8 The tasks require a strategy, a collection of tactics that can be grouped and used in developing a solution. It may require brainstorming, developing a rating scale for comparing alternative solutions, holding a debate, rooting out primary sources of Information and evaluating their authority, formatting a Gantt chart, testing a hypothesis, etc. Finally, problem-solving tasks require that nowledge, tool skills , and solution strategies be orchestrated into an effective process, recognizing that problems are dynamic, changing as we ork on them and learn more about them. To solve problems effectively we must constantly check and re-check assumptions, apply different sets of knowledge and tool skills , change or modify our solution strategies, and mentally monitor the problem-solving process to make adjustments and keep it on track as we progress toward a solution.
9 This is variously referred to as using cognitive strategies (Gagn , 1985) and metacognition (Brown, Campione, and Day 1981) or just plain learning how to learn.. Two additional properties of problem-solving activity run throughout the literature on school restructuring and future schools. We read constantly that schools should be teaching children to think rather than memorize and repeat, and that thinking skills should transfer to the real world so that our children become independent, productive members of adult society. Problem solving as described above is the essence of thinking skill, and if schools can provide the appropriate variety and frequency of problem-solving engagement, then transfer (in keeping with individual student's capabilities) will be assured. Figure 2 is a graphical representation of the foregoing description of problem solving.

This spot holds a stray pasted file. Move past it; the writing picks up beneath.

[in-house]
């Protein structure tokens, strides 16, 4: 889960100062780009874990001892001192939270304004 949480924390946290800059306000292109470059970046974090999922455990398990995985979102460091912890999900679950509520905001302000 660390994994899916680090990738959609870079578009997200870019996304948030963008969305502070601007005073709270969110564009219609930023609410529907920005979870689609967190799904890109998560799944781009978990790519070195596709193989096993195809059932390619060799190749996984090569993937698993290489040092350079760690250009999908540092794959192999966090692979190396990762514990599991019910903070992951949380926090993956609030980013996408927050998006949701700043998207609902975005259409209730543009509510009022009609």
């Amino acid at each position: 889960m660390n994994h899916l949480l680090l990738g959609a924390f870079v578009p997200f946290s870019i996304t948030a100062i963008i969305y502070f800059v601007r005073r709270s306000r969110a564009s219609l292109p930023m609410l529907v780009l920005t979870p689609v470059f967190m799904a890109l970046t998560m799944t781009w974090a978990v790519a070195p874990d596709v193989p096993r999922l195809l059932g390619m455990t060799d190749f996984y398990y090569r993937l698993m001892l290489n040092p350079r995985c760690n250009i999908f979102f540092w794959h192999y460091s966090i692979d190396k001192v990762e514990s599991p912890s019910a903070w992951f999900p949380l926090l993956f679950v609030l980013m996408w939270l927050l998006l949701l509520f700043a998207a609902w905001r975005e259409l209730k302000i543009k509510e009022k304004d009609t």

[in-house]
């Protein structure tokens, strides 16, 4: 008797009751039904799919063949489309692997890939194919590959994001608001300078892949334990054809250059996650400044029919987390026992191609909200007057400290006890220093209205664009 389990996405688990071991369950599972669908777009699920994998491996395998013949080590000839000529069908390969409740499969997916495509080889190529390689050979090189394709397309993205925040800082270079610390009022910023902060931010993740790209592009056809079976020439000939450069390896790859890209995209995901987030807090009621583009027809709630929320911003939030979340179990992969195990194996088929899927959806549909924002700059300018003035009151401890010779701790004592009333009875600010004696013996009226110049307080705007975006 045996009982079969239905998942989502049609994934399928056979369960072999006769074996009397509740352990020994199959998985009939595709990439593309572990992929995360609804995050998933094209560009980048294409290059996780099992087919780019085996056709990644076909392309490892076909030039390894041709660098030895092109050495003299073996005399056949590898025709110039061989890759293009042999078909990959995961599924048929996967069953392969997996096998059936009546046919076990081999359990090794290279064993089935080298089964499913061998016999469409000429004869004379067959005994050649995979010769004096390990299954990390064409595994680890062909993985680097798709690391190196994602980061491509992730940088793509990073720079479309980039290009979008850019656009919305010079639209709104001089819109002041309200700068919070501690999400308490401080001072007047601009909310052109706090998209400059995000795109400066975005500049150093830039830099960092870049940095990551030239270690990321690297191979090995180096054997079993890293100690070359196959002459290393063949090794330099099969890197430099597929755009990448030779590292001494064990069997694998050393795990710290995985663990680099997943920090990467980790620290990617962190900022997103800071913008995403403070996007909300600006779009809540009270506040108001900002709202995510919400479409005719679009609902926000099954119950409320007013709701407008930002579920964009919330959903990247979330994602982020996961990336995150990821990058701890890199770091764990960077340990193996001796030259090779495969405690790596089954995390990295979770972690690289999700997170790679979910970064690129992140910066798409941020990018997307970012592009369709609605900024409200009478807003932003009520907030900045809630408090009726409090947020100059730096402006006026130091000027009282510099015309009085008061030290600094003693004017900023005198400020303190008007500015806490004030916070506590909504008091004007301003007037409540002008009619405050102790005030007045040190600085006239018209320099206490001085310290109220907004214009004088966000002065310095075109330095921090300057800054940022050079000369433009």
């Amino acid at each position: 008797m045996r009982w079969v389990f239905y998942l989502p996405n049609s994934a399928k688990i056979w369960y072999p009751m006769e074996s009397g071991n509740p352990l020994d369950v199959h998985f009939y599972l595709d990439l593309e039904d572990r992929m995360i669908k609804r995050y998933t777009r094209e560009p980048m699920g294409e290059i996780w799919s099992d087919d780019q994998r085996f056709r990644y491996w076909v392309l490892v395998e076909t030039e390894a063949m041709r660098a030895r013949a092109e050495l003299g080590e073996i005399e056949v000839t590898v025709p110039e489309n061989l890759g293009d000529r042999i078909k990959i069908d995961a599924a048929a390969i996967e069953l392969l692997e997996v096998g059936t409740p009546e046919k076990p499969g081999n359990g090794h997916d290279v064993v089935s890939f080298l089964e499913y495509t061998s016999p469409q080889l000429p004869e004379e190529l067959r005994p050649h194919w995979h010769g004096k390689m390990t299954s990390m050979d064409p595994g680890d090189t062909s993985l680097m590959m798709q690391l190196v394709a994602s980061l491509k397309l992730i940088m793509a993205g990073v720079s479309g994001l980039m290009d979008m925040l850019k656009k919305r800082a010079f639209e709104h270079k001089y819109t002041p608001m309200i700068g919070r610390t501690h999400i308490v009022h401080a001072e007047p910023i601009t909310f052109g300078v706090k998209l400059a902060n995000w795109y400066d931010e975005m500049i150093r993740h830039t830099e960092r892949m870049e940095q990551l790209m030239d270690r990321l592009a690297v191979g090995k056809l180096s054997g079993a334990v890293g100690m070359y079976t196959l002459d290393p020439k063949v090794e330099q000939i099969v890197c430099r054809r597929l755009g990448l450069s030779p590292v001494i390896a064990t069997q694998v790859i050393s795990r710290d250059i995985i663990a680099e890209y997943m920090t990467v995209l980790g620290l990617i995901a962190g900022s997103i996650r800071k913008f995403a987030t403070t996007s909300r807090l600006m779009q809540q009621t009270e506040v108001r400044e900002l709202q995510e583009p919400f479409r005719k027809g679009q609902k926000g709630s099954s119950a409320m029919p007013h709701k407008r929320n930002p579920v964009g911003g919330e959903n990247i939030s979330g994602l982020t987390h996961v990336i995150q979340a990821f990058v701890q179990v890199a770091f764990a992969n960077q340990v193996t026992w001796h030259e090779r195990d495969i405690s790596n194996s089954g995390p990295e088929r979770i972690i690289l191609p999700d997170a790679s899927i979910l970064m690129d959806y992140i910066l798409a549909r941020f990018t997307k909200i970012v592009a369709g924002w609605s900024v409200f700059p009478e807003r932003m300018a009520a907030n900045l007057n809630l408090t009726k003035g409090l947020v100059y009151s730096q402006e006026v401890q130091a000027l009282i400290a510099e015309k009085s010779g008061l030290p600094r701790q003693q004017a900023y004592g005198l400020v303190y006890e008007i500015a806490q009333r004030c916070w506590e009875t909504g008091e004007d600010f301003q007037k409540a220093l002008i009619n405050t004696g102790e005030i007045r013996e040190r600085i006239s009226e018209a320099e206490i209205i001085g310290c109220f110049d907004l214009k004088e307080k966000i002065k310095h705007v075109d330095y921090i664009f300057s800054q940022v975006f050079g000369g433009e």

10 3 School Library Media Research | Volume 1 | ISSN: 1523-4320. Figure 2. Problem Solving and Life skills Information Problem Solving Models Many disciplines develop specific problem-solving strategies so that practitioners need not infer from a generalized model to a context of particular interest. This is the case regarding Information problem solving. A body of literature on Information problem solving in school settings began to gather momentum in the 1980s with definitional discussions. The literature expanded into model building, and now, in the 1990s, has moved into qualitative (and some quantitative) investigations of the efficacy of models; strategies for optimizing applications of models; interactions among selected aspects of models, curriculum content, Information resources, students, media specialists, and teachers, and; the application of appropriate theories from communications, Information science, and cognitive psychology.